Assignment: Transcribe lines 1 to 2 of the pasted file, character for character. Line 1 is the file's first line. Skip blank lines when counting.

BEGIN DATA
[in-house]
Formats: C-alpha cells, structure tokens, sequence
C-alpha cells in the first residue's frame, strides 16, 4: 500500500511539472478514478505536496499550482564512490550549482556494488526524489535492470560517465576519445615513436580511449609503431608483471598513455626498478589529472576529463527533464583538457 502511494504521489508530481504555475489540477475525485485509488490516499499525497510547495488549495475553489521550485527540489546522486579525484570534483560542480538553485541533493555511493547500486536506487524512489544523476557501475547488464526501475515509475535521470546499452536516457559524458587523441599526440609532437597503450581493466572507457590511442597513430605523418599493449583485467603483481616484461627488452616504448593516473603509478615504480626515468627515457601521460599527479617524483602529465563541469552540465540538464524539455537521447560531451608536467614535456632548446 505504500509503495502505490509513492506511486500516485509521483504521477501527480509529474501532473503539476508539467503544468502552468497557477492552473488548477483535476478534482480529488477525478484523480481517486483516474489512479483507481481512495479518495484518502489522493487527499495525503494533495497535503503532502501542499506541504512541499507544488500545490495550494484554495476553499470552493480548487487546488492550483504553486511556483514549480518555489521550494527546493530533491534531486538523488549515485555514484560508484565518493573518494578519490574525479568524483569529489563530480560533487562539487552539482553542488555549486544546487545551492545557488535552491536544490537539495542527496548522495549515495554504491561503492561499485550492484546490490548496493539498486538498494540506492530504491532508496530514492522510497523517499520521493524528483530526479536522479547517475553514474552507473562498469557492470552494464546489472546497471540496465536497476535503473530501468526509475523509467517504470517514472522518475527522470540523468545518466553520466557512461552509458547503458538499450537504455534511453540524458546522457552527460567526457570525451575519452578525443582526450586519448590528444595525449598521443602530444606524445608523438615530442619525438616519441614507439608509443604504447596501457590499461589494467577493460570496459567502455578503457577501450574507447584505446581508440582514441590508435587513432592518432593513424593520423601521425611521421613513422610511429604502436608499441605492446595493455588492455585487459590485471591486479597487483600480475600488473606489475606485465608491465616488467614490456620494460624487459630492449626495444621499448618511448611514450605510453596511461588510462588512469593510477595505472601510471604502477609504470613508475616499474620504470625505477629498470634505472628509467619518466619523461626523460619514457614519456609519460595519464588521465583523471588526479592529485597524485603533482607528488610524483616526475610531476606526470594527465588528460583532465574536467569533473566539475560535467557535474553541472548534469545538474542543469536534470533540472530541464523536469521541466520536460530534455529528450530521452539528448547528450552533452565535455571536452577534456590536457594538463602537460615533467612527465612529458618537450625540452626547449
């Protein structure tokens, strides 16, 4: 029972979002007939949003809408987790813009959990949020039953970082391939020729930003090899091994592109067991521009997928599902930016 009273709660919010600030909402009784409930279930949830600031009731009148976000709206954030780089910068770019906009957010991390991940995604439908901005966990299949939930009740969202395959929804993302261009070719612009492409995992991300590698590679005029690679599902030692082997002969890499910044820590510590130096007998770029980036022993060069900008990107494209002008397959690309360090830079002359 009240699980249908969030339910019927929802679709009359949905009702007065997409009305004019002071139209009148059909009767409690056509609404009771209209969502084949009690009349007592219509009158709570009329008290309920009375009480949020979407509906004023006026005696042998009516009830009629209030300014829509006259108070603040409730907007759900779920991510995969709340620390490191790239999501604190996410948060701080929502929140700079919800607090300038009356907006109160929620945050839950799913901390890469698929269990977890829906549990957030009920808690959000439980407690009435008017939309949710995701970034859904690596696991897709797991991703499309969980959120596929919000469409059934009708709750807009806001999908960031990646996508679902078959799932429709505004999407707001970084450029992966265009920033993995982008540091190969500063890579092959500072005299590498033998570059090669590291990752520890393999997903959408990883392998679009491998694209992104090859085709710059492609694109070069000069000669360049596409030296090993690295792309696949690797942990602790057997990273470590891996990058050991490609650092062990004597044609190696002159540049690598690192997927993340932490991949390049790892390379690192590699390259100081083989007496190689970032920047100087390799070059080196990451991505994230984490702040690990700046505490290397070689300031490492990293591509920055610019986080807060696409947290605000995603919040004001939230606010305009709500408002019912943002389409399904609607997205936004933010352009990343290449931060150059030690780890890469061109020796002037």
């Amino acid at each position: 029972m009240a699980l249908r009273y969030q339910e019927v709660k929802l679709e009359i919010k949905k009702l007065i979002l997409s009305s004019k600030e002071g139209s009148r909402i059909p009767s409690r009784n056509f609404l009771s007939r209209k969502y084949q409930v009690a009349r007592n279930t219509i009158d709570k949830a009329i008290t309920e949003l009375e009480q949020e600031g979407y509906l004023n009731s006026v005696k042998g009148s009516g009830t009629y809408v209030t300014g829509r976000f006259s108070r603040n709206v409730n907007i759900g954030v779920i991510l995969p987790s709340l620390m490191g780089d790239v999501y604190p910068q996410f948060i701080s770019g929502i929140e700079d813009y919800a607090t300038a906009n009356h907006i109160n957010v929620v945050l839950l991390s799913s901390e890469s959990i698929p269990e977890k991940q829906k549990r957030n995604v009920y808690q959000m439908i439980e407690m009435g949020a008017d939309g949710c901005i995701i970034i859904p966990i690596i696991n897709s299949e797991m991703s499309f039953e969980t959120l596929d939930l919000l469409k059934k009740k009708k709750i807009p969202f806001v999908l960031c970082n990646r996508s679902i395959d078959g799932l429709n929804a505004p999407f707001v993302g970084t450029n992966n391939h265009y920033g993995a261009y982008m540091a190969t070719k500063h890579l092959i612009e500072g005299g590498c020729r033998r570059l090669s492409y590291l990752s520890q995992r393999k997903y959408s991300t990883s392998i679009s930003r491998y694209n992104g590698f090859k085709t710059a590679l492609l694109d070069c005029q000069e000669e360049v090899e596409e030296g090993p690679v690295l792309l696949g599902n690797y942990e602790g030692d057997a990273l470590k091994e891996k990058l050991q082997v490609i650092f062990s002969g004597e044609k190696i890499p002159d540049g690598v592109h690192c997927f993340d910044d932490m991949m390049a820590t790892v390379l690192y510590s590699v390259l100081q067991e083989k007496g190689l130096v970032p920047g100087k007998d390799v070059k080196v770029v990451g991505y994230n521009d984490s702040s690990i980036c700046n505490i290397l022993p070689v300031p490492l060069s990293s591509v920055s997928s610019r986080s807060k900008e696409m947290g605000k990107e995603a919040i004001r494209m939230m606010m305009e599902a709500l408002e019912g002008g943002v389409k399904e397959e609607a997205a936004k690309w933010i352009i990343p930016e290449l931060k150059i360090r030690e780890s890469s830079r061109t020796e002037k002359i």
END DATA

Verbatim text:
[in-house]
Formats: C-alpha cells, structure tokens, sequence